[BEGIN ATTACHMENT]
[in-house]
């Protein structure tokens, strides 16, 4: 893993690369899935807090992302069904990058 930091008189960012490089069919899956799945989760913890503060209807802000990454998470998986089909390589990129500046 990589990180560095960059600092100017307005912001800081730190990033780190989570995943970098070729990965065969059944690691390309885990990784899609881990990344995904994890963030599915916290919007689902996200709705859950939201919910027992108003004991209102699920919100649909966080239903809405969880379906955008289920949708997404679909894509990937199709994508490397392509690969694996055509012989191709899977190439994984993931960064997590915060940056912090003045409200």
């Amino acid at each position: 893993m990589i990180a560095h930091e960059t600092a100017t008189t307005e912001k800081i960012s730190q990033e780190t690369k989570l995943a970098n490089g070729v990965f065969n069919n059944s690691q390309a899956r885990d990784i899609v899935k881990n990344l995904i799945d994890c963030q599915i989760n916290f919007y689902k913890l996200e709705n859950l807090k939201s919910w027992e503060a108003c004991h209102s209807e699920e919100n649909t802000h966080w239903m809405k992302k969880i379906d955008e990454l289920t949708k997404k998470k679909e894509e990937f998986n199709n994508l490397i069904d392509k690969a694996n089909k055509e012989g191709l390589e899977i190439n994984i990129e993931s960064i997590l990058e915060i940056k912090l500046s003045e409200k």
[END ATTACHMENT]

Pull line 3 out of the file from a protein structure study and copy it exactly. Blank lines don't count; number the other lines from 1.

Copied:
């Amino acid at each position: 893993m990589i990180a560095h930091e960059t600092a100017t008189t307005e912001k800081i960012s730190q990033e780190t690369k989570l995943a970098n490089g070729v990965f065969n069919n059944s690691q390309a899956r885990d990784i899609v899935k881990n990344l995904i799945d994890c963030q599915i989760n916290f919007y689902k913890l996200e709705n859950l807090k939201s919910w027992e503060a108003c004991h209102s209807e699920e919100n649909t802000h966080w239903m809405k992302k969880i379906d955008e990454l289920t949708k997404k998470k679909e894509e990937f998986n199709n994508l490397i069904d392509k690969a694996n089909k055509e012989g191709l390589e899977i190439n994984i990129e993931s960064i997590l990058e915060i940056k912090l500046s003045e409200k």